a. Cover of R&B hit by Erma Franklin

i. Sister of Aretha

ii. Also one of her background singers

iii. Responsible for backing vocals in “Respect”

b. verse/chorus form

c. Soulful vocal performance

d. Production

i. Distortion on most instruments

i. Feedback and end

6. Ball and Chain

a. Triple meter

i. Strong accent on first beat of every measure


b. Band - Full Tilt Boogie - clearly psychedelic rock

i. Heavy distortion

ii. Gospel-style organ, but with lots of reverb

iii. Dense muddy texture

iv. Drone provided by guitar or electric piano

c. Frequent stop time

d. Suspension of time for extended vocal improvisation

i. Vocalization

ii. Equivalent of sermon from gospel tradition, but in

conversational, hippie fashion

iii. Builds back into a capella vocals

E. Major defining event of hippie generation, rock music as definition of cultural change

was three-day festival of "peace, love, and music" in Woodstock NY in 1969

III. American Rock Sounds

A. Many San Francisco bands not acid rock

1. Drew on variety of influences, especially American roots music

a. Niche music from before WWII

b. blues, bluegrass, hillbilly, folk, etc.

2. Difference from British bands – not as focused on blues

B. Many country rock -- mixture of country, folk, rock, and blues influences

1. Same ingredients as rockabilly

2. But now informed by a decade of rock music

3. And greater familiarity with folk and other roots music styles

C. Creedence Clearwater Revival

1. Most popular band in America 1969-1970

2. Formidable string of top 10 hits

a. Bad Moon Rising

b. Down on the Corner

c. Born on the Bayou

d. Proud Mary

e. Fortunate Son

3. Style

a. Rock music flavored with country or rockabilly guitar fills

b. country-influenced lyrics, but blues rock vocal style

c. Country themes - southern landscape, identity

d. Often two-beat bass patterns, like honky-tonk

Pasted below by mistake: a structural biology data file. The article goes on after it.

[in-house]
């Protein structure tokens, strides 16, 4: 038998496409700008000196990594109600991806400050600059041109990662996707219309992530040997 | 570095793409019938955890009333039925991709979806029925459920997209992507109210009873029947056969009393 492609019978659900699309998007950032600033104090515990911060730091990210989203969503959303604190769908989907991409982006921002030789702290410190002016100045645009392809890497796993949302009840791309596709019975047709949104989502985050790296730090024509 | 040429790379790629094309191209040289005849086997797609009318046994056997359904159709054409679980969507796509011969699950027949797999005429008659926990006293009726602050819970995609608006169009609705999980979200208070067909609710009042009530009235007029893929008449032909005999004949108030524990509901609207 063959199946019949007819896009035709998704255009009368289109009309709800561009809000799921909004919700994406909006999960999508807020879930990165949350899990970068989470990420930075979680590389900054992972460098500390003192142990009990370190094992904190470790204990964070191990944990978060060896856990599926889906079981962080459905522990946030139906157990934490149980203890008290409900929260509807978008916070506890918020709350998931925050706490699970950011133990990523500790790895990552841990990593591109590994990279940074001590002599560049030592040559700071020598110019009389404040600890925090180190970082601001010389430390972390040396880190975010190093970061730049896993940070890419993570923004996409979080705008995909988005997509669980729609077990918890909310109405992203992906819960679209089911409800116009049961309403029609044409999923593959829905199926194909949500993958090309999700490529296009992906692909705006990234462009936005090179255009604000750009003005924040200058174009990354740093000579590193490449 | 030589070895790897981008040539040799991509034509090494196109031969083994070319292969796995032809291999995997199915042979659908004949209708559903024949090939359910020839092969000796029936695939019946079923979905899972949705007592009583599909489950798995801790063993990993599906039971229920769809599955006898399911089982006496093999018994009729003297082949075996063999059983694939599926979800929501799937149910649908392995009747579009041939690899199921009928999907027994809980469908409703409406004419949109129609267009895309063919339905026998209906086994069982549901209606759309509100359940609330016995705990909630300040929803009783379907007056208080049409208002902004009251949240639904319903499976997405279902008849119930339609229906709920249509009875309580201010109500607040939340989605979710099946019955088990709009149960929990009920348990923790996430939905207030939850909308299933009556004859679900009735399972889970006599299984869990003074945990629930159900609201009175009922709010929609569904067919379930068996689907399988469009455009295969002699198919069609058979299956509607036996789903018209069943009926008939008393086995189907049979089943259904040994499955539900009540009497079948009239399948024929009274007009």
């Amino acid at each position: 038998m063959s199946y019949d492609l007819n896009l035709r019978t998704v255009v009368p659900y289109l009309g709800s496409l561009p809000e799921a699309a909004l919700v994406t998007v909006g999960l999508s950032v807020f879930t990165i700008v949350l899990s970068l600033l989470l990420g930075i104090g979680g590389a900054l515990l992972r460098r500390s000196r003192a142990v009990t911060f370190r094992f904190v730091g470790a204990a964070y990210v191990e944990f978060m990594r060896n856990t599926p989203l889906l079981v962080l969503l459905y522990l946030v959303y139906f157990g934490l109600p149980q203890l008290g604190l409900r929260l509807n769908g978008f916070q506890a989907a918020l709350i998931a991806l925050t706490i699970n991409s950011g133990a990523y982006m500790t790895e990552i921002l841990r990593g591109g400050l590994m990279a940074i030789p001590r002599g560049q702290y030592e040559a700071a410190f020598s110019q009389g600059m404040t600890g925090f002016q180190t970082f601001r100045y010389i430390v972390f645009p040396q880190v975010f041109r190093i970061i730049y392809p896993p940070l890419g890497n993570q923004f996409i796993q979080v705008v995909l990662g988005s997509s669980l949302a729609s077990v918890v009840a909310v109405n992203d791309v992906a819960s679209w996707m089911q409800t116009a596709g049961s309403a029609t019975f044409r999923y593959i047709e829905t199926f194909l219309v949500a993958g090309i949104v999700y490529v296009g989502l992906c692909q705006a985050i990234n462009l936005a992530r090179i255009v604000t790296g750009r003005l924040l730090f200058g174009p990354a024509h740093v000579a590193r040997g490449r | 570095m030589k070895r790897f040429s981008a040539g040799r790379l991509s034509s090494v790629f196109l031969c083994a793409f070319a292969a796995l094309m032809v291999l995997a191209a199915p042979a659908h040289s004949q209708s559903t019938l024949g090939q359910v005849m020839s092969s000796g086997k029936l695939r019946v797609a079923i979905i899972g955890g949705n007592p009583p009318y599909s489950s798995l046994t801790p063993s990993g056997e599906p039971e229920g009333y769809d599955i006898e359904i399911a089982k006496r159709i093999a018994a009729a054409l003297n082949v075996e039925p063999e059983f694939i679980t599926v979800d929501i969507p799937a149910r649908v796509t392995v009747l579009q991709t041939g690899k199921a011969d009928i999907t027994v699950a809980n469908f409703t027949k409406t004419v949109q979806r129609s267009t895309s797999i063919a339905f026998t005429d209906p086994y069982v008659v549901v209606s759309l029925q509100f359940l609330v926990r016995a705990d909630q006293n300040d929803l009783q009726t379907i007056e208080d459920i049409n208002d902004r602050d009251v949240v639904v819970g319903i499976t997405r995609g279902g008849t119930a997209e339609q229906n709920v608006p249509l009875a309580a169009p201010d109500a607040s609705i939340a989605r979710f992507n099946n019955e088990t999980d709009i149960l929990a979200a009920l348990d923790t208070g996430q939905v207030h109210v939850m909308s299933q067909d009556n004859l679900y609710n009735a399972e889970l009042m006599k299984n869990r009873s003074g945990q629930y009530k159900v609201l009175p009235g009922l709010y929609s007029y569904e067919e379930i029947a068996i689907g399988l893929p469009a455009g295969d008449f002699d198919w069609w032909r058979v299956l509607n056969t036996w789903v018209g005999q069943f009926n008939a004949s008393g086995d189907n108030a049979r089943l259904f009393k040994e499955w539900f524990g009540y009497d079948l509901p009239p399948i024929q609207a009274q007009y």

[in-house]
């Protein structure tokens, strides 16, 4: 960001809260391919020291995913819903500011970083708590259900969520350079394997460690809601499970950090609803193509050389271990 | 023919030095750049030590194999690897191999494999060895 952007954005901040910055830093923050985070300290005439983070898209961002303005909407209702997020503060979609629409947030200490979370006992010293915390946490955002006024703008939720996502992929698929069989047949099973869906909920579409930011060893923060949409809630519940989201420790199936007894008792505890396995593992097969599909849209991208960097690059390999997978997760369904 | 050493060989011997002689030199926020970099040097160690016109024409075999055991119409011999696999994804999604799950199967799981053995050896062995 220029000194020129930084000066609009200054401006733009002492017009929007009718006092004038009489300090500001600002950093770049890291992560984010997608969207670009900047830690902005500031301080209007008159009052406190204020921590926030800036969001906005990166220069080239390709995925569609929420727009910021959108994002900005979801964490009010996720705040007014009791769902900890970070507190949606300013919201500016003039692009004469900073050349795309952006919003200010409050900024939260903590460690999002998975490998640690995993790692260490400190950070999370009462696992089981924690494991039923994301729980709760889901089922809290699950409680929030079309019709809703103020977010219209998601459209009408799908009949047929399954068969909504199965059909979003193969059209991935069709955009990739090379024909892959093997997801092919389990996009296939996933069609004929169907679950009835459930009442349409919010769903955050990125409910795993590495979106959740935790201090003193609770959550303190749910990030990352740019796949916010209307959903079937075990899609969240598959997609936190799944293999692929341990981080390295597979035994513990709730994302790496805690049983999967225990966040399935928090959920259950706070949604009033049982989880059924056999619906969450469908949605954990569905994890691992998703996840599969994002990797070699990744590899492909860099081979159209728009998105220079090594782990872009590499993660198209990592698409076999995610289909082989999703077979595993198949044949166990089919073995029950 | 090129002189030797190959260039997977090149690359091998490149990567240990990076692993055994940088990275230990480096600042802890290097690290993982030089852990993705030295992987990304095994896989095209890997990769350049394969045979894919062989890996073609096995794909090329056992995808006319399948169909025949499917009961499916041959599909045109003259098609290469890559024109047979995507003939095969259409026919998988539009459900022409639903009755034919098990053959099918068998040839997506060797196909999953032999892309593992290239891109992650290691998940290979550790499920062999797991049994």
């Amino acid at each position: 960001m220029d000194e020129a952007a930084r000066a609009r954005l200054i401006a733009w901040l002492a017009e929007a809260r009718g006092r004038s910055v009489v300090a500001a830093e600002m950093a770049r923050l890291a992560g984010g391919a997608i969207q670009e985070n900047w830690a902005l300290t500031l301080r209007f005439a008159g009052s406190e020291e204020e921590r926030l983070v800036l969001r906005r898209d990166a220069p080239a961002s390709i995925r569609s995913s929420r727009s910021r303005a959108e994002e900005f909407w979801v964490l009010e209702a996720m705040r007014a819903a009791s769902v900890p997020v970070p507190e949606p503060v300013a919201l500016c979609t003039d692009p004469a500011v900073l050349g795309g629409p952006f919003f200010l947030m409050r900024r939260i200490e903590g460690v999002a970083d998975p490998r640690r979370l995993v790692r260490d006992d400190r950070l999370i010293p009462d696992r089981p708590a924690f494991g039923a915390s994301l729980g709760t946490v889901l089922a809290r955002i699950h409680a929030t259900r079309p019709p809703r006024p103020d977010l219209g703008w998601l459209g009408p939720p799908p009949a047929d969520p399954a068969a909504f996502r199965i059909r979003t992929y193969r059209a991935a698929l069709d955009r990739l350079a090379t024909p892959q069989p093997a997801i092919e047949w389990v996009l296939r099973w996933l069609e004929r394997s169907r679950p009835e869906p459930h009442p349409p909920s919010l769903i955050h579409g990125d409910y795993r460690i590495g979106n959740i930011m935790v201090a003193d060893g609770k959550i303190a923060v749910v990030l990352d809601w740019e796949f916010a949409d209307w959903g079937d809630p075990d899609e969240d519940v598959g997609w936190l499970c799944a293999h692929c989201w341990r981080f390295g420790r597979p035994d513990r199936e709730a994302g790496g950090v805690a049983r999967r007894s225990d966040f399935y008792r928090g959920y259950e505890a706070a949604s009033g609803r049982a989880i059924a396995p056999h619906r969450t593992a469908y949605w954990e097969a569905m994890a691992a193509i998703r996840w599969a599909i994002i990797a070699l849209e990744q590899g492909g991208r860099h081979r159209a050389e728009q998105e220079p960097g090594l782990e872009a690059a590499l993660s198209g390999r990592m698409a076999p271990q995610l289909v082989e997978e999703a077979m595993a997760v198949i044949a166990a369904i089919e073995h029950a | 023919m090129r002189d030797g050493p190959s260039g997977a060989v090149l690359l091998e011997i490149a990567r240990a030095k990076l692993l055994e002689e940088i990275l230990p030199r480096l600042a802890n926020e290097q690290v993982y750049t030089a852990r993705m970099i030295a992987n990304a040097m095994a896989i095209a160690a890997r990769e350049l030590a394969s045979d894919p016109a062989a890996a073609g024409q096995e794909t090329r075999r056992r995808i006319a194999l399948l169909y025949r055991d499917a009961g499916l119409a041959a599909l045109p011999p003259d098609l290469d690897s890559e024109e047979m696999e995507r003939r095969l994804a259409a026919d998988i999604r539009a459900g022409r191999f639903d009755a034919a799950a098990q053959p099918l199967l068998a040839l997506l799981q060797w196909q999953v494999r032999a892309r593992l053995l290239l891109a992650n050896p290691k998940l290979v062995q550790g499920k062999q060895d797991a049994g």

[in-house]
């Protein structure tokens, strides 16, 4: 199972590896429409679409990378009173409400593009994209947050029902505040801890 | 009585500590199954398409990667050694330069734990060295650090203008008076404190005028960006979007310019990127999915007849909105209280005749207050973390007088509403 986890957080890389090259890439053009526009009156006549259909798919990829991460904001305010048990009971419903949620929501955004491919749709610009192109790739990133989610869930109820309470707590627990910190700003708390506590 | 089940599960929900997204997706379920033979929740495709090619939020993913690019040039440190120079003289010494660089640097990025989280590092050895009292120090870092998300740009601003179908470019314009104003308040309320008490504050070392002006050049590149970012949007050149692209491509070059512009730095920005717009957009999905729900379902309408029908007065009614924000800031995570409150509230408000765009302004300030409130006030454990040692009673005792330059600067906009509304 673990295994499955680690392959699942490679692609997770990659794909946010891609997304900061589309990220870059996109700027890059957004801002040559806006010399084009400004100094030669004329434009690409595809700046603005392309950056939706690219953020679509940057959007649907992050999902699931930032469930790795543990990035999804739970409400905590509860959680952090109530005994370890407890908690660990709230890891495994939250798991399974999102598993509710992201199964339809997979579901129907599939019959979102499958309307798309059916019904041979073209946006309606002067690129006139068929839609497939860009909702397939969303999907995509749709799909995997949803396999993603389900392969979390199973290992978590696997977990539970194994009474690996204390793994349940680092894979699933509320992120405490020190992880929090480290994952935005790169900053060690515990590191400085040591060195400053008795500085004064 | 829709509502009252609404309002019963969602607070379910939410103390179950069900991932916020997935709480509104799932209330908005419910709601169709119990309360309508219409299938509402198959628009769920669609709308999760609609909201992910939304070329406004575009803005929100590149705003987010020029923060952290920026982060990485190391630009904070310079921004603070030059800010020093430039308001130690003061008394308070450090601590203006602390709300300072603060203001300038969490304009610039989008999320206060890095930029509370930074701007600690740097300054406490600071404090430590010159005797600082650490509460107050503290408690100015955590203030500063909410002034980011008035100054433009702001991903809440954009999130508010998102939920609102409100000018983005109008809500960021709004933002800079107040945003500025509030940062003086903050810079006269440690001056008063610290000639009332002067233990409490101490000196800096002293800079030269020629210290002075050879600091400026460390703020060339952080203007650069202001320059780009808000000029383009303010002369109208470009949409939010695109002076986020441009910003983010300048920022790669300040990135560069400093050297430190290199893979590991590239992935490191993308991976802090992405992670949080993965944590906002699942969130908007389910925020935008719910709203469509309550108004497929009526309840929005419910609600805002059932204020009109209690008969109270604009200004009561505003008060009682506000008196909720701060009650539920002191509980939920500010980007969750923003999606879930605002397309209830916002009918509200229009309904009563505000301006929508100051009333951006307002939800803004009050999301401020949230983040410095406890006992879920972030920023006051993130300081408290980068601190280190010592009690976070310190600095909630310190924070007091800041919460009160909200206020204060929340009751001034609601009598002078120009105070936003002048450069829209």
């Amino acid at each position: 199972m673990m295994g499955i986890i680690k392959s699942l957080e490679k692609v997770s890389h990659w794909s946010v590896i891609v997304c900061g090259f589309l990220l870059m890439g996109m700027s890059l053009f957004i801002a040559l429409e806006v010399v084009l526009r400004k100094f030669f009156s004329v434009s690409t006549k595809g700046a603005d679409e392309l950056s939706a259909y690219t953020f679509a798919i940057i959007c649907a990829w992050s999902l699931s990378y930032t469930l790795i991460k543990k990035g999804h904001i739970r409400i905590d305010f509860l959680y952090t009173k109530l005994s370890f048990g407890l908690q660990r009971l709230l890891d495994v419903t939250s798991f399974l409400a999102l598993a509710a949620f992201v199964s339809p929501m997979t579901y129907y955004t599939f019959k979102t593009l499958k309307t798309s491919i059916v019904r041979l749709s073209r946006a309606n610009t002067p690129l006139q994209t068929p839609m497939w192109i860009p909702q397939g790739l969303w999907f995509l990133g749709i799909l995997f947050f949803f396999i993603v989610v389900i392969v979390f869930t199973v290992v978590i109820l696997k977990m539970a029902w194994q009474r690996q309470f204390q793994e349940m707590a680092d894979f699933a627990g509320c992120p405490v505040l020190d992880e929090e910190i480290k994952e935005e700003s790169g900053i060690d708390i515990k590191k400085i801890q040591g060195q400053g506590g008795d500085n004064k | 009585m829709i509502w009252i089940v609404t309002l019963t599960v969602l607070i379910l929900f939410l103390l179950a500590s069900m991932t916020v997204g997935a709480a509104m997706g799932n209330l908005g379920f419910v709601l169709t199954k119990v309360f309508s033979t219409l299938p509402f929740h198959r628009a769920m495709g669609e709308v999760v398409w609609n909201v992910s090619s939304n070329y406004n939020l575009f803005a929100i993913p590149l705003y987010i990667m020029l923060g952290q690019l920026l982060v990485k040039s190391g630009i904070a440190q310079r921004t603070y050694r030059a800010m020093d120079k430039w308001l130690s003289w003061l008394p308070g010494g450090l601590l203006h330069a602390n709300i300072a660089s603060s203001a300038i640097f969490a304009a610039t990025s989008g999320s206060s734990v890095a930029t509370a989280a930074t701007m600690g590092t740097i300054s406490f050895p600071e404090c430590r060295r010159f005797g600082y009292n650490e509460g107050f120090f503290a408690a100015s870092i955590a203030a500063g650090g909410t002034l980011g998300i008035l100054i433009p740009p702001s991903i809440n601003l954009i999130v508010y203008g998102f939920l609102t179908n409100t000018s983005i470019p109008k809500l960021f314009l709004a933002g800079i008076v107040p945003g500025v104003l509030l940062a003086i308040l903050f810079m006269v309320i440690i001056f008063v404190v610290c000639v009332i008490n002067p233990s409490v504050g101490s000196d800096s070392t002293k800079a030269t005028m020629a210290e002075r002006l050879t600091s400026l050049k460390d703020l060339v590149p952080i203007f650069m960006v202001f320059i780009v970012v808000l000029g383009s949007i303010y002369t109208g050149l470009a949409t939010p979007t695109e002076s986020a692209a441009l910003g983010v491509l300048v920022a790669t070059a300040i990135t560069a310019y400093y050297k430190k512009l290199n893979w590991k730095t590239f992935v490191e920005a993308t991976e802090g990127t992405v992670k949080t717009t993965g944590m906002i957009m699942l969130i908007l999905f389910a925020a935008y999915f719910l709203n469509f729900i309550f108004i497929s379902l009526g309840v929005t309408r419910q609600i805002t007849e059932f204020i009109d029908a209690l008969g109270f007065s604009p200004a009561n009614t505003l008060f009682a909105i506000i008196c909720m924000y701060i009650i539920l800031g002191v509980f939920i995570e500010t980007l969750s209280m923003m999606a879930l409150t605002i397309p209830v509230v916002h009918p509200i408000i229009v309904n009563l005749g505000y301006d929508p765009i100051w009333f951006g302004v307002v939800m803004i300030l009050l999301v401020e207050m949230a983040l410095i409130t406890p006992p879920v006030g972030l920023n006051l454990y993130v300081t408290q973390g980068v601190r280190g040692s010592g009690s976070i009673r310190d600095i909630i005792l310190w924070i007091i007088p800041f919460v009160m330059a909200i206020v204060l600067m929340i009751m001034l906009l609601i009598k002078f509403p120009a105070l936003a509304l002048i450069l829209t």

3. Proud Mary

a. Fusion of country, rock, blues, and soul

b. Pentatonic opening riff, with tonal triadic harmonies

c. narrow range

d. country and blues influenced vocals

e. verse/chorus form

D. The Grateful Dead [Jerry Garcia (1942-1995), Ron "Pigpen" Mc Kernan, Phil Lesch,

Micky Hart, Bill Kreutzmann, Bob Weir]

1. Members from diverse backgrounds

a. Garcia: folk/country music

b. Lesch: Classical, avant-garde electronic composition

c. Hart: world music percussion

d. McKernan: blues

2. Began as jug band

a. Jug band music – African American instrumental music using home

made instruments

b. By 1960s, more blues-influenced version of skiffle

2. First gigs in S.F. area acid tests (party-happenings with live music, LSD while

still legal) thrown by author Ken Kesey

a. Room to experiment

b. Developed style of extended improvisational jams that defined band

3. Early style closer to blues, acid rock

4. Most successful albums - Workingman's Dead and American Beauty (1970) -

capture simpler, more country influenced narratives

5. Uncle John's Band

a. Intro - each line lies foundation for next; accompaniment, melody

introduced in turn

b. Formally both simple and complex

i. Initial section A (Come hear Uncle John's Band)

aa. 16 bars long, but in two parts

bb. First four lines

--Begins on upbeat (last beat of intro)

ii. A repeated

ii. B section (8 bars)- bridge

aa. Melodically, quite similar after first bar

bb. Different harmonies

iii. C section (bars)

aa. Like last 8 bars of A

bb. Refrain-like character - always begins "Come hear"

cc. Repeated, but second is instrumental

iv. Two A sections

v. Another C section

vi. B section - bridge to

vii. Instrumental section (D)

aa. Based on seven repetitions of 7 beat pattern (4 +3)

bb. Riff-like

cc. Then goes back into 4 beat pattern of rest of song

dd. In concert, this is the section that would be expanded to

10, 15, 20 minutes of soloing - here, just get

warmed up and then

ee. Ends "Who-oah what I want…"

viii. Pause, then C section a capella

ix. B section, extended, then fades out

c. Note

i. Close 3 pt. vocal harmonies, influenced by Byrds

ii. Two drummers - more percussion color

iii. Influence of world music

iv. Use of mixed meters, additional beats -- far freer than

commercially produced rock

v. Possibility for extended solos in live performance

IV. Latin rock

A. As rock comes to dominate popular (= commercial) music scene in U.S. and Europe,